Red at the Bone by Jacqueline Woodson follows the story of a family whose lives have been affected by the pregnancy of 15-year-old Iris and birth of her daughter Melody. With a perspective shift each chapter and a narrative told out of chronological order, Woodson’s novel is less focused on plot than on character development, family dynamics, and capturing emotion. In a style that borders on poetic, Woodson’s writing is exquisite.
While it was interesting to read through the different experiences and see how Woodson molded each character’s voice, the constant shift in narration from one character to another had its downfalls. Mainly, it was difficult to feel connected to characters. What seemed like would be Melody’s story (with her proclamation in chapter one, “And as we dance, I am not Melody who is sixteen, I am not my parents’ once illegitimate daughter—I am a narrative, someone’s almost forgotten story. Remembered.”), quickly became her mother’s, Iris’, story. As a reader, we aren’t given enough time, however, with Iris to learn about her and love her despite her flaws. Instead, she reads as unlikable.
Nevertheless, the narration shift does allow the reader intimate flashes into characters’ psyches, rounding out the novel with a 360 understanding of relationships in all their complexities and subtleties.
The entire tone of the book is one of melancholy. There is suffering, pain, misfortune. While it’s important to highlight the trauma this family endures, the novel becomes difficult as it becomes clear there will be no relief. Hope does not arrive in the book until its very last page, and even then, it’s just a glimmer.
Still, what conquers all is Woodson’s voice. The repetition of certain motifs, particularly rising, the italicization of dialogue which nods to the fickleness of memory, and the isolation of each paragraph which forces you spend time with the text—all culminate in a book that is hard to break away from.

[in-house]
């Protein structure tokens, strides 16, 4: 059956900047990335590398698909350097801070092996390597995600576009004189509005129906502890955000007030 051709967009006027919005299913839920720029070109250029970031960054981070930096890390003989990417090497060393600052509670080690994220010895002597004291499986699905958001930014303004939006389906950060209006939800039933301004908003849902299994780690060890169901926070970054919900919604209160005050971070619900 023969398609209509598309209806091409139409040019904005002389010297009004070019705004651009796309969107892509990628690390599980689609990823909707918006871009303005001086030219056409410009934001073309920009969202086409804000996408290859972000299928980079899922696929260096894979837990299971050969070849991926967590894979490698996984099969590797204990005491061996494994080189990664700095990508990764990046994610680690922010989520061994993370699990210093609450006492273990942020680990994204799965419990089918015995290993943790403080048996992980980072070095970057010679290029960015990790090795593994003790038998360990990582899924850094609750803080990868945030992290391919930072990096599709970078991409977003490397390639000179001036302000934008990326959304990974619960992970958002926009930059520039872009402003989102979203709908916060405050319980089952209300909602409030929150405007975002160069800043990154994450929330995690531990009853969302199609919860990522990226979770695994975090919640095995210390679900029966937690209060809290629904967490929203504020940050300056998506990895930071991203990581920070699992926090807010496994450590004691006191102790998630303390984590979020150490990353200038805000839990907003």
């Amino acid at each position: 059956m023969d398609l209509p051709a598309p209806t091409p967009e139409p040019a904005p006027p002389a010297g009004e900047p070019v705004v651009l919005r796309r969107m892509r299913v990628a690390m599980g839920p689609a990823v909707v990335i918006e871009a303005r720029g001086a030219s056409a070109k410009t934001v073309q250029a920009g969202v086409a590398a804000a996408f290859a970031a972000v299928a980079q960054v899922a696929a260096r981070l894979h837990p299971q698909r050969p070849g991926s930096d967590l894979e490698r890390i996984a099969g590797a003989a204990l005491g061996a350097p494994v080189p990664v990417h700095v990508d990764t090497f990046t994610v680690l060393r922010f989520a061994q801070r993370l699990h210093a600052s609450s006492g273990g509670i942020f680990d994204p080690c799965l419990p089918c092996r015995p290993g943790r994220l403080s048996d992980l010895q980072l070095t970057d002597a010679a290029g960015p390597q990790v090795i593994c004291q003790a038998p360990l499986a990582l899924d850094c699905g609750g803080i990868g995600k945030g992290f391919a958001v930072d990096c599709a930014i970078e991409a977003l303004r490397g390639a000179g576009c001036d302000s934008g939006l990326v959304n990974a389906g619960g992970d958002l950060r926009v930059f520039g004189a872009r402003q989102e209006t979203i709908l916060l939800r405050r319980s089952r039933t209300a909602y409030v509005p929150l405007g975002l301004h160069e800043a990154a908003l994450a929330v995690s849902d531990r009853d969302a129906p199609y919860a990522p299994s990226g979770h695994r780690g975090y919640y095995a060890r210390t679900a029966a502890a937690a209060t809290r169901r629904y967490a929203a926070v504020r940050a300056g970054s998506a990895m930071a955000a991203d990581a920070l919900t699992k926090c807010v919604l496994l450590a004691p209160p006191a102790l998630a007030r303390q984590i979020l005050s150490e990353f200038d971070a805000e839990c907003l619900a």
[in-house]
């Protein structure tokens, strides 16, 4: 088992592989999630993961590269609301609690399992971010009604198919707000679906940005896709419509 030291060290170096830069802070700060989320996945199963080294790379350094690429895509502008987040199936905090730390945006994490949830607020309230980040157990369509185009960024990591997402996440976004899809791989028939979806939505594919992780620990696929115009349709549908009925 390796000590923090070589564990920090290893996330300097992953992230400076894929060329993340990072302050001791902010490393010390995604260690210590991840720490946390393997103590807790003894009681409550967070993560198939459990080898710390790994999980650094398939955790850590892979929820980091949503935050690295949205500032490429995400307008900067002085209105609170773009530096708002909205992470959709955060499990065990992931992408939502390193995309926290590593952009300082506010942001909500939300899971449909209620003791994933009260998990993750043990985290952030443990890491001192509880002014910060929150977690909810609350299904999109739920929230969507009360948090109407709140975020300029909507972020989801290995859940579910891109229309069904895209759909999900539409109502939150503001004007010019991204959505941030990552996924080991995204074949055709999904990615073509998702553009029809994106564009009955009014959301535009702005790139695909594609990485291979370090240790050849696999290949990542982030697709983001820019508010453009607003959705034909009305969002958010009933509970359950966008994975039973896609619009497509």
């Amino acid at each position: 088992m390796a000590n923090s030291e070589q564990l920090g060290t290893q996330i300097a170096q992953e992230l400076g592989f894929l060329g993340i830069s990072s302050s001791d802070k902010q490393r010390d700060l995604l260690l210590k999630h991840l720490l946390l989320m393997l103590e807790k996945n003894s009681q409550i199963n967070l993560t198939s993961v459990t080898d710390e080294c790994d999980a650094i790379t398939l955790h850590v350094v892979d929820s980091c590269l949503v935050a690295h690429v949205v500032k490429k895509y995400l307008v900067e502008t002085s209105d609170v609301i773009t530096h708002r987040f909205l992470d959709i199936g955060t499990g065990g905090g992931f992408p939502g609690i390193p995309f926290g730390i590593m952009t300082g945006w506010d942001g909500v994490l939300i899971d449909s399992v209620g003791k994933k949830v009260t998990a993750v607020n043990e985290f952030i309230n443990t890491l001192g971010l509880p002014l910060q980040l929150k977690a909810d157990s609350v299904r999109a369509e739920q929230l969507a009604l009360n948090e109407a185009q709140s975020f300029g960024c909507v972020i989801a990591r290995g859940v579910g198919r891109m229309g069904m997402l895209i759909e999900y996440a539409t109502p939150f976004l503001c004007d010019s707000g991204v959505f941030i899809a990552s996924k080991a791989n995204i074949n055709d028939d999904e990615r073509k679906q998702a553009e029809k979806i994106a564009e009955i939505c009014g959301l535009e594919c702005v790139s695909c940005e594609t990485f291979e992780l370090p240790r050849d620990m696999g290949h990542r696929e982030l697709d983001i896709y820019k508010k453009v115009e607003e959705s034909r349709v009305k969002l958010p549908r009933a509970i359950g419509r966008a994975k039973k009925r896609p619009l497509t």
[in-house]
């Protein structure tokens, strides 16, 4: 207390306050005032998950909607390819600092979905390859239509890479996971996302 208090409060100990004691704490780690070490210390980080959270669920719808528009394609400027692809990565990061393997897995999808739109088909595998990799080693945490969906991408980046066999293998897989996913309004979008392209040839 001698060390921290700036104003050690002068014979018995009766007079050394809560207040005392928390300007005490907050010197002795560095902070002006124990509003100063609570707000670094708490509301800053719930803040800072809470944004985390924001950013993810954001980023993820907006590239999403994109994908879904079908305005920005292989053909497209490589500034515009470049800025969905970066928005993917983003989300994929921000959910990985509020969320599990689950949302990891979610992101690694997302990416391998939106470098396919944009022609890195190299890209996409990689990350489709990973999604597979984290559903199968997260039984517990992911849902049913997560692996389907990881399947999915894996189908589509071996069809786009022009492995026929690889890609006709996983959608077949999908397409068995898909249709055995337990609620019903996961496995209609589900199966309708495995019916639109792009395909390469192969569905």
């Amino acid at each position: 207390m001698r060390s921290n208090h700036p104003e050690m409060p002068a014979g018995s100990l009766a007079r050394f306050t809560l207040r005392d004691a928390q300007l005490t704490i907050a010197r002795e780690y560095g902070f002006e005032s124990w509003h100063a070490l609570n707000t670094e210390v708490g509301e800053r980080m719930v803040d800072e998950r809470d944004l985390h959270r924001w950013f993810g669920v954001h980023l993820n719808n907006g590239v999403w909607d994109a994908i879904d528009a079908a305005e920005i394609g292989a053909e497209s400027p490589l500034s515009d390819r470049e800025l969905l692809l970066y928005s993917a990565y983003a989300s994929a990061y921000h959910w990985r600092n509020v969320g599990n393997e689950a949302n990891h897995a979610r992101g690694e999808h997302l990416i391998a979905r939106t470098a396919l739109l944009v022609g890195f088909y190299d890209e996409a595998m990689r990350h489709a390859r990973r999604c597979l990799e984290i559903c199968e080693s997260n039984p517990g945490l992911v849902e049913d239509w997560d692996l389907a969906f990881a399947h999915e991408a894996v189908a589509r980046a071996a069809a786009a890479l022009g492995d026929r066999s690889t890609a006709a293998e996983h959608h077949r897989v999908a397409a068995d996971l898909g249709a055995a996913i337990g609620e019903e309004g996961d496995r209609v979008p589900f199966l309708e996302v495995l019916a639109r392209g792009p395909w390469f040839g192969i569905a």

This week, my impossibly simple and delicious strawberry jam recipe is inspired both by the book’s title and one of the book’s secondary characters: Jamison, AKA Jam. Jam, despite her brief appearance, was one of my favorite characters in Red at the Bone. She was willful and challenged Iris. It’s only through Jam that we see some softness come through Iris, and I loved seeing their relationship develop.
And, of course, I chose strawberry jam over any other kind of jam for its vibrant red color, to pay homage to the title of Woodson’s stellar novel.
One-Jar, Three Ingredient Strawberry Jam
This strawberry jam is easy to make and only yields one pint!
Yield: 1 pint | Prep time: 1 hr & 5 min | Cook time: 30 min | Total time: about 1.5 hrs
- 2 lbs fresh strawberries
- 2 cups white sugar
- 1 Tbsp lemon juice (you can also use the juice from half a lemon—however, it’s better to use lemon juice as the acidity will be consistent)
- 1 pint water
- Put a plate or spoon in the freezer. You’ll use this to test the readiness of your jam later.
- Using a spoon, hull and roughly slice strawberries into a large bowl.
- Mix in the sugar and make sure the strawberries are well coated. Allow strawberries to macerate for an hour on the counter top, stirring occasionally.
- Put enough water to fill your jar in a small pot on the stove. Don’t turn it on yet.
- Pour strawberries in a large pot over medium-high heat and bring to a roaring boil. STIR CONSTANTLY. Make sure all your affairs are in order because for the next 30 minutes you are not allowed to step away from this stove! Be sure you’re tending to the bottom of the pot to keep the jam from sticking & burning.
- About 15 minutes into cooking the jam, bring the pot of water to a boil. Once the water is boiling, pour it into your mason jar. This will bring the mason jar up to the same temperature as the jam for when you pour it in later.
- As the jam thickens, you can bring down the temperature a bit. You’ll know the jam is about ready when the foam can be stirred into the jam and doesn’t sit on top. Test the jam’s readiness by placing it on the frozen spoon/plate and drawing a line through it with your finger. If the line stays, it’s ready. If it runs together, it still needs to thicken.
- Pour jam into your jar. The jar is not fully processed, so you’ll have to store it in the refrigerator. However, it will keep up to 6 months.
- Enjoy! Strawberry jam pairs well with brie or cream cheese!